The structure of a yoik thus follows the Sami worldview of "No beginning, no end". Sami see the world as following the circular patterns of nature; this is reflected in the "depthsymmetry" of this prominent form of cultural expression.


Giuseppe Acerbi, an Italian explorer who traveled to northern Scandinavia in the late 18th century, provided one of the first written non-Sami interpretations of the yoik; his comments were far from favorable:

I attempted several times, both by the power of money and of brandy, to make the pastoral Laplander utter his notes, that I might form…some idea of their music: but the utmost I could accomplish was to extort from them some hideous cries, during the continuance of which I was sometimes obliged to stop my ears with my fingers. It is scarcely credible, though it is perfectly true, that the mountain and w ¡ndering Laplanders have not the least idea of any thing connected with harmony…[a]rtificial music appears to be wholly banished from these forlorn and solitary districts.

(Acerbi 66)

This scathing evaluation demonstrates the vast difference in cultural conceptions of musical aesthetic. Acerbi's comments highlight the unfamiliarity to Western ears of the vocalizations utilized in the yoik.

            "The primary vocal characteristic in the traditional performance of yoik has been described variously as 'constrained' or 'compressed'" (Jones-Bamman 111). The technique used in yoiking requires careful breath control, because the vocalizations tighten the throat and place stress on the vocal chords. The resultant timbre is heard as "harsh" or "nasal" by outsiders. Also, the yoik makes use of intervals which often sound either too long or too short for Western ears. The articulation of notes in the yoik is also dissimilar to music from other areas: yoikers often use glissando notes, "sliding in and out of pitches." This feature of the yoik makes it difficult or even impossible to accompany a yoiker with musical instruments. A yoik exhibits a rhythmic structure which is unlike that valued in Western music; to the non-Sami ear, a yoik may sound as though it has no rhythmãthere is none of the symmetry which Western culture finds so appealing (Jones-Bamman 111-114).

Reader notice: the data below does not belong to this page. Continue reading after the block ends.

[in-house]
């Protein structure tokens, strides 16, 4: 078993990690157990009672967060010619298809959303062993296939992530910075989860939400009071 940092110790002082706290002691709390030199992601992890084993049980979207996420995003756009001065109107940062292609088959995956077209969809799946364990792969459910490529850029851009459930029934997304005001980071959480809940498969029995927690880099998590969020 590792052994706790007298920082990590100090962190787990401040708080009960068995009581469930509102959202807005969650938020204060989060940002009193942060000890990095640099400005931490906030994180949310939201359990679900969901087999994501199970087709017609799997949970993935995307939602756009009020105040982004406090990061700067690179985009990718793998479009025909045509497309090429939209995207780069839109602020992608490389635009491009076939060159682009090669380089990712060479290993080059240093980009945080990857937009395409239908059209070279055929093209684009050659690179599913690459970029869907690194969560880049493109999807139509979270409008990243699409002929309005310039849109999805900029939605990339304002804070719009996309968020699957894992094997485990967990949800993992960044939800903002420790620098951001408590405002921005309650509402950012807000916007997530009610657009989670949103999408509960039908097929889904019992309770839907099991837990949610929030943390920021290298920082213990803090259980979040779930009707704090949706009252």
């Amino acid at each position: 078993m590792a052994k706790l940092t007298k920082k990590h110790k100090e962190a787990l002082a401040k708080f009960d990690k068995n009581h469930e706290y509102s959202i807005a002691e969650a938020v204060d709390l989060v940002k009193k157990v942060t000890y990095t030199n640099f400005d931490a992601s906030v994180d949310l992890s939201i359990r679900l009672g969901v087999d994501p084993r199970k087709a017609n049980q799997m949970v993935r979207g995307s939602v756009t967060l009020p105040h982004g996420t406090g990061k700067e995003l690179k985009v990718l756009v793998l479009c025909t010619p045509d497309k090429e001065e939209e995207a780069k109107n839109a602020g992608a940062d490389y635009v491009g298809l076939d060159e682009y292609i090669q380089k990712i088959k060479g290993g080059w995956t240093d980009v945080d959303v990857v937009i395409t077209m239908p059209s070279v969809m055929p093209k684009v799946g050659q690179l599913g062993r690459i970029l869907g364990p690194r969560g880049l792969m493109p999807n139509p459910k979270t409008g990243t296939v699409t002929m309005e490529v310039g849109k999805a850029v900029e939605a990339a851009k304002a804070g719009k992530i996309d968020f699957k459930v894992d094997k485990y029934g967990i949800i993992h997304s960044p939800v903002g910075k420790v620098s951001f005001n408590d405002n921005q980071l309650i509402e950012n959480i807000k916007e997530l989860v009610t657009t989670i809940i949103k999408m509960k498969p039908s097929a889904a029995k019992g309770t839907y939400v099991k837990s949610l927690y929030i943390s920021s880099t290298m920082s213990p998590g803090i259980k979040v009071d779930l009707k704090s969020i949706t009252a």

Despite these general characteristics of the yoik, this genre can be divided into three distinct regional dialects, which roughly correspond to the dialectical areas of Sami language. The North Sami form of the yoik, which is the form most often associated with the term "yoik", is also the most common. The prominence of this type of yoik is probably related to the fact that three-fourths of the Sami in Samiland live in the North. The Northern yoik (luohti in Sami) is characterized by the use of a pentatonic scale (with no half-notes). The notes of the yoik often leap up and down. A luohti always has a specific subject, usually a person, described in an intense voice. This form of yoik also makes use of a marked rhythm, with syncopations, altering accentuations and vocal timbres, and the addition of glissandos and ornamental figures (such as vibratos). Different breathing styles are used to produce the desired sounds (Laitinen).


The vuolle is the South Sami form of the yoik. This form's characteristics include the use of just two or three notes close together on a scale. The vuolle also contains "varying melodic spans consisting of several long sounds interspersed with quick glissando and ornamental falsetto notes" (Laitinen). Thus the scale structure and melodies distinguish this dialect of yoik from its North Sami counterpart, the luohti.